I feel like there's kind of a sweet spot both of those wars would need to hit, as far as timing. You'd want Texas to be independent of Mexico when war breaks out with the US (because if they got it, they wouldn't let it go), and on reasonably firm footing. Maybe there's a period where the pendulum in Mexico swings back towards federalism/local rule - after Santa Anna is deposed? - giving institutions time to develop, and then goes back hard the other way, with some radical centralizing autocrat trying to consolidate power. As in the 30s, you see uprisings in Texas, North Mexico, the Yucatán. The gold rush in California could just be kicking off, and the bumptious alt-49ers jump in and declare independence as well. The US looks on in glee and gets ready to pick up the pieces - but while Texas does fairly well and secures some foreign recognition, the smaller California revolt gets absolutely crushed, with prejudice. Maybe an alternate 'black bean lottery,' as that seems to really capture the imagination. The US is outraged, one thing leads to another, and it's war. The US either recognizes or ignores Texas - when casting itself as the liberator and defender of rights, it's hard to just roll over a newly declared republic, or to take it from Mexico in the peace negotiations. I guess the idea is, if it comes to fighting with Mexico for California (gold, Pacific access) versus fighting with Texas for Texas, the former is more attractive.

The OTL Mexican-American War wasn't the walkover it gets portrayed as, so with different prep and leaders Mexico puts up a decent fight, the whole thing takes several years to wrap up. But when California is admitted under its revolutionary constitution which bans slavery, it sets off a chain reaction that leads to an earlier American civil war. It probably shakes out the same, but the earlier it happens the better it goes for the south - lower northern population, less industrialization, less infrastructure to move men. Between the two wars, it could end up with close to a solid decade of war for the US, with a weary population, finances in the toilet, and war hero presidents who are tired of seeing people get butchered. That buys some time for Texas to get up and running.

Maybe the relationship of France and Quebec could be a model here. They don't really have strategic interests that overlap, but the ties are still there. This might also have interesting effects on the psyches of the American and German people and governments. Germany never really a colony or offshoot nation like this - something like Canada, where the linguistic, ethnic, cultural etc. of the mother nation takes root so firmly. Maybe it makes Germany/Germans think shoot, maybe we have a chance at this colony game. Some crackpot German filibustering in Central or South America? Or more moves in the Pacific? Equally, maybe this deranges the US government with fear of German encroachment, leading to more bellicose responses to things like the Samoan crisis.
So this would require the end of Santa Anna's reign post-1836 but contemporaneous with the ATL gold rush in your opinion?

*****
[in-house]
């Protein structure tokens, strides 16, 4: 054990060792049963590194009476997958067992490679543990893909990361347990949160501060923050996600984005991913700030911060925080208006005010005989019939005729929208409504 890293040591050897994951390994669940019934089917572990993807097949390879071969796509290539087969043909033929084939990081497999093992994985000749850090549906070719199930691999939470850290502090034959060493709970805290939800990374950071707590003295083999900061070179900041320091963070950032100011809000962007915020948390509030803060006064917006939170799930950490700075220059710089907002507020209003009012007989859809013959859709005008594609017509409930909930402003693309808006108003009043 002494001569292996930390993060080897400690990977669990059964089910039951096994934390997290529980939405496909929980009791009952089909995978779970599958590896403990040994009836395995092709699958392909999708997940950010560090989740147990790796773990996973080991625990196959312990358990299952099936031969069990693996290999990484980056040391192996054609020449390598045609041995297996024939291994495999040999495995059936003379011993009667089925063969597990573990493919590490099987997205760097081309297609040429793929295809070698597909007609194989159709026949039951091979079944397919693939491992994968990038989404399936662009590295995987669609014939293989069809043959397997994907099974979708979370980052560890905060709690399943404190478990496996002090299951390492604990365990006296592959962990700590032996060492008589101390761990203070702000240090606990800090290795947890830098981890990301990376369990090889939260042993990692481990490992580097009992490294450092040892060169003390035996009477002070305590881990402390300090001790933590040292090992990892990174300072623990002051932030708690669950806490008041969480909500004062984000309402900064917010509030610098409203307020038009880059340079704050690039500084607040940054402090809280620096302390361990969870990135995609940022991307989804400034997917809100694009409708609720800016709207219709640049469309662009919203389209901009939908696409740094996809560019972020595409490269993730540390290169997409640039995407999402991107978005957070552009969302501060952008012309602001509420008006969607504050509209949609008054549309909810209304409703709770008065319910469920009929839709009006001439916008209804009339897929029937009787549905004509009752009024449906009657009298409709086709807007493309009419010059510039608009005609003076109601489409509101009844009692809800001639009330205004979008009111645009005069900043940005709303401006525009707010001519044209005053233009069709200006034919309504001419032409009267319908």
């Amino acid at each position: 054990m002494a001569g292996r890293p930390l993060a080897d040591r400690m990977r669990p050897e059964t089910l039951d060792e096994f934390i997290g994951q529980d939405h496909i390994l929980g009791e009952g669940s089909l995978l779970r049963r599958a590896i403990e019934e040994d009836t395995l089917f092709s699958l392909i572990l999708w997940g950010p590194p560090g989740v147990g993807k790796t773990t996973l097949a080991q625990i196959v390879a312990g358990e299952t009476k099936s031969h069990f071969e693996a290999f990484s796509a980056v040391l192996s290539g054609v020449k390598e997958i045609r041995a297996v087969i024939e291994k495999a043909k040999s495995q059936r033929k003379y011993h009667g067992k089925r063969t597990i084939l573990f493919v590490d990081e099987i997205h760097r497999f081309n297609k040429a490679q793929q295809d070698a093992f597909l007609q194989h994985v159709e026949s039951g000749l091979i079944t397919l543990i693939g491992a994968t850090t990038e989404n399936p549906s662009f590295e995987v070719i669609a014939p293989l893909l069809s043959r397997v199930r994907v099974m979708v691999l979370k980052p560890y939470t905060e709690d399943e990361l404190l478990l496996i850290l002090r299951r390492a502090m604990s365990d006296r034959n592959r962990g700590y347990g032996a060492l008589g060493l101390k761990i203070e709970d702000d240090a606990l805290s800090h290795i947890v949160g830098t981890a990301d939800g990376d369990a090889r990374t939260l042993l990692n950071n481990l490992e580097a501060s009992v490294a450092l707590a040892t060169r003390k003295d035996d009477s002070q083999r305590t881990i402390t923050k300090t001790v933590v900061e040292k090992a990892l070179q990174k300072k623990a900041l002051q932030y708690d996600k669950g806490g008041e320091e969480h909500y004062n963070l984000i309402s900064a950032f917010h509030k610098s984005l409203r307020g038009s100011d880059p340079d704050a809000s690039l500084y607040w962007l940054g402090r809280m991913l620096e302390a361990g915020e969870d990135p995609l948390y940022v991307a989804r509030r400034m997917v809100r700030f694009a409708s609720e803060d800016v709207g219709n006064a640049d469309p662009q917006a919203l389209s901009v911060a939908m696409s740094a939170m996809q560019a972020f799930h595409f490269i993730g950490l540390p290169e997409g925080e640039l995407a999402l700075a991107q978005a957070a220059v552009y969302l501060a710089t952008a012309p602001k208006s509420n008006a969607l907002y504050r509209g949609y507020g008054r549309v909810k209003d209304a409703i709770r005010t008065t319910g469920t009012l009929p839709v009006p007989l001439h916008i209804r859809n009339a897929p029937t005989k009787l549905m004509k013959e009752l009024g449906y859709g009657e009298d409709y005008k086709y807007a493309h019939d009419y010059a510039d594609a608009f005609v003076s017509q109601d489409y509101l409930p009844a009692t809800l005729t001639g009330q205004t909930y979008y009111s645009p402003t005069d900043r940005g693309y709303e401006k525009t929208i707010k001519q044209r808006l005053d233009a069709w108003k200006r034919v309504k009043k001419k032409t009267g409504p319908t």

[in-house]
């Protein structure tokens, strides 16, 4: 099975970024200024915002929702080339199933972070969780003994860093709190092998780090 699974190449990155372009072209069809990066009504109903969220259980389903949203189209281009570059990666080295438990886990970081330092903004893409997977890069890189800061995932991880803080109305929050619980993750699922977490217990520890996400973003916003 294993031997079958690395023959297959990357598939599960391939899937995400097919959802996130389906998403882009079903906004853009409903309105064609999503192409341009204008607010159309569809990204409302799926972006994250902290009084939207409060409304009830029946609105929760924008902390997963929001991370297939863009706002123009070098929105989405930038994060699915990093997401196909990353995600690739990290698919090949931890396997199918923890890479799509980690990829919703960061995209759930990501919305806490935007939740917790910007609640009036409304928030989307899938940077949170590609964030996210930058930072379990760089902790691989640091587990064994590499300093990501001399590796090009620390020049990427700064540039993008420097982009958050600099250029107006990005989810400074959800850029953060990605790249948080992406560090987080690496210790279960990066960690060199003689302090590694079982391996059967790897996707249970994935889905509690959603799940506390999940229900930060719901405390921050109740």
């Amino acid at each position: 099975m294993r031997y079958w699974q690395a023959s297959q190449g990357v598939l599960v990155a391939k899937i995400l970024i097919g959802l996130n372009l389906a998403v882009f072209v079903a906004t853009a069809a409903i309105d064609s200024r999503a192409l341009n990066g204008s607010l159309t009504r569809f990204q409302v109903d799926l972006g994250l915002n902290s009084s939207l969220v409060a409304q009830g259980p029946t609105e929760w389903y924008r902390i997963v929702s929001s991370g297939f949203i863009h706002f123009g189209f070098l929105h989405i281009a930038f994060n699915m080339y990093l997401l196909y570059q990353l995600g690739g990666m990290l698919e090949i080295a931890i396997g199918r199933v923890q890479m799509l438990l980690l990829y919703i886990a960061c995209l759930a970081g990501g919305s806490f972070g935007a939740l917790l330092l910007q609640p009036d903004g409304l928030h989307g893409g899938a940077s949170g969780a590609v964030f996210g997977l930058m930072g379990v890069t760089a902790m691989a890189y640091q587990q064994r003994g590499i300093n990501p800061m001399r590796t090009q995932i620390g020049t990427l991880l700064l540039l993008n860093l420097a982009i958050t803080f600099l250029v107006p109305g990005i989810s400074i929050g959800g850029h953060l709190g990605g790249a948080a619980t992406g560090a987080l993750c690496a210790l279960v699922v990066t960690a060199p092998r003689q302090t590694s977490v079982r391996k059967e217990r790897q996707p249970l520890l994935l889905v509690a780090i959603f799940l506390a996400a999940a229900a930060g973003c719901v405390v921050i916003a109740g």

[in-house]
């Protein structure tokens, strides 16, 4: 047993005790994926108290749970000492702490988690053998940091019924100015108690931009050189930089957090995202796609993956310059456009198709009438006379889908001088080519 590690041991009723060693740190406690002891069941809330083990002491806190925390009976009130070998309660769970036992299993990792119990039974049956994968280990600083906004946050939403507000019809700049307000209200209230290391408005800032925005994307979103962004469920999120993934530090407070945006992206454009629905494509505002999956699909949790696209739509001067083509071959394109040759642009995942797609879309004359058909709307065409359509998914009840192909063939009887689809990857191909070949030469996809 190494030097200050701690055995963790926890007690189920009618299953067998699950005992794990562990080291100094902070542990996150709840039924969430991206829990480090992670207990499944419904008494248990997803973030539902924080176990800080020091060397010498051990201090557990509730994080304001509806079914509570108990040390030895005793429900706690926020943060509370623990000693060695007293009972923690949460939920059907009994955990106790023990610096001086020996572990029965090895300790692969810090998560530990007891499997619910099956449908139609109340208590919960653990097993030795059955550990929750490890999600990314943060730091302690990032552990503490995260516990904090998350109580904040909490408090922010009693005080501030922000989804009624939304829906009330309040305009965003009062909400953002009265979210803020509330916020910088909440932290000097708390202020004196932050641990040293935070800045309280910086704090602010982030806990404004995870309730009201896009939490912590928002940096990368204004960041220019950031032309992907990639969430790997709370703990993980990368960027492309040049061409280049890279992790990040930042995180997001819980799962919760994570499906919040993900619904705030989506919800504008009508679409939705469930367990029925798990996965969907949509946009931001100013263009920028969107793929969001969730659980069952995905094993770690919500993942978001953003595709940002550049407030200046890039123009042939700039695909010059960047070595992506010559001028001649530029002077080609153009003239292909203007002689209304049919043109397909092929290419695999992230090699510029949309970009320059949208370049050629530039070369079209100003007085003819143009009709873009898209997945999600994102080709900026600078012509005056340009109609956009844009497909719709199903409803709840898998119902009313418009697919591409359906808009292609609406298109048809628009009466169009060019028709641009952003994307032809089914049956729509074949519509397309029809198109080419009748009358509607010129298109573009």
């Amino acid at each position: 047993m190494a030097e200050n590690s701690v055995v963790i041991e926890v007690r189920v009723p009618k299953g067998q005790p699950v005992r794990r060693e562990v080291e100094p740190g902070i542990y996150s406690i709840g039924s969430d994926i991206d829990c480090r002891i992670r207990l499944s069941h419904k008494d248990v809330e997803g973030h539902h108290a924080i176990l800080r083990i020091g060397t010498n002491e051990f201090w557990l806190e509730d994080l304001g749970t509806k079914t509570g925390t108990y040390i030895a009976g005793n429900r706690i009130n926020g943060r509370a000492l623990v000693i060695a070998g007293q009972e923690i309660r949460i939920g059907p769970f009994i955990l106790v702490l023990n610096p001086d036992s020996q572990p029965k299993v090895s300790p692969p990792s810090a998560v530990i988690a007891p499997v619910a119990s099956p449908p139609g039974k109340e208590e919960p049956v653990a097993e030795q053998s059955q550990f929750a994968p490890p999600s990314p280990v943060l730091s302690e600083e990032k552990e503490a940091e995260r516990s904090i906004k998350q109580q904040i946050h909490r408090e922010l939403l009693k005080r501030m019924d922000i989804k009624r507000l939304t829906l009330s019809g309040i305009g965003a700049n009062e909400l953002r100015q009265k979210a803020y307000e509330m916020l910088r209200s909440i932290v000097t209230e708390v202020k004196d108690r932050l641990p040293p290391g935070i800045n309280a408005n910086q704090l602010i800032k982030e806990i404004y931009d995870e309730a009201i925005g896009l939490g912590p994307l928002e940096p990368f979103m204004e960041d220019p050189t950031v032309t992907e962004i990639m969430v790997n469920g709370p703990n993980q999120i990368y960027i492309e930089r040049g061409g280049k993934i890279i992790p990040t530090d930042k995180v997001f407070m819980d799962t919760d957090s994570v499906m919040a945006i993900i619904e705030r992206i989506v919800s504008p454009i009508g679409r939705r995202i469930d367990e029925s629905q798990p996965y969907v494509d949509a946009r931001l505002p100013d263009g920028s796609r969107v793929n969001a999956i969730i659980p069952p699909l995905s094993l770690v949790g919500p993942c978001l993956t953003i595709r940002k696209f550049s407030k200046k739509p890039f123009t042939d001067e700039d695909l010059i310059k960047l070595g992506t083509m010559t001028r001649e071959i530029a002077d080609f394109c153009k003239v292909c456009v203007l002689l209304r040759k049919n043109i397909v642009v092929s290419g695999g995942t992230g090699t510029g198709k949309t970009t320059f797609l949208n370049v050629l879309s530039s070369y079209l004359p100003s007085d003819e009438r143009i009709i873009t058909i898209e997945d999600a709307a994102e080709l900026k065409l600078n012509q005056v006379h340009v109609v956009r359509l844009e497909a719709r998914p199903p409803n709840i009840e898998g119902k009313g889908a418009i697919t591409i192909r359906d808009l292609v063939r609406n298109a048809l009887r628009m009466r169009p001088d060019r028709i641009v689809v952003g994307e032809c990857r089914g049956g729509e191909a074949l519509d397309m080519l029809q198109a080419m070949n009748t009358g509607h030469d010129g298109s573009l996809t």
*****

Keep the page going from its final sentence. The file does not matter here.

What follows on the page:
Maybe it would be possible to have Texas break away during the war with Mexico. Just another alternative.

It's also good to mention that if Texas is not involved in any US civil war, it will recieve a larger share of Central European immigrants in that timeframe. Also, its anti-slavery stance is likely to win it some respect from the north.

Have we butterflied the French adventures in Mexico?

Furthermore, I think the discovery of oil in Texas will ultimately transform its strategic role. Going into the 20th century, a German speaking nation friendly with the alt German Empire on the borders of the US is certainly going to worry them. I expect anti-German sentiment to run even more ridiculously high than OTL- and of course it was in large part OTL anti-German sentiment that turned German-Americans from a large and well established immigrant group that maintained much of their culture in 1910 to a silent and culturally irrelevant ethnic group in the US.

I am also thinking about some alt-demographic figures, may post later.
 
Why? Countries don't usually want to attract poor people. Most of the German immigrants to Texas OTL were middle class in Germany.
Because people are capital. Mexico wasn't looking for investors in Texas, they needed farmers, and workers. They also needed people willing to fight to drive the Comanches back. People with money tend to stay where they are, and are even less likely to immigrate to a place where they have to fight for survival.
 

Deleted member 148213

Because people are capital. Mexico wasn't looking for investors in Texas, they needed farmers, and workers. They also needed people willing to fight to drive the Comanches back. People with money tend to stay where they are, and are even less likely to immigrate to a place where they have to fight for survival.
This is actually completely untrue. It takes money to immigrate to another country- sure the rich are not immigrating, but the poorest cannot do so either. These Germans that settled Texas OTL were not investors- they were mostly successful farmers, though many more intellectual types did immigrate as well; see the settlement of German Jews in Boerne, and the attempted Humanistic colony of Latium.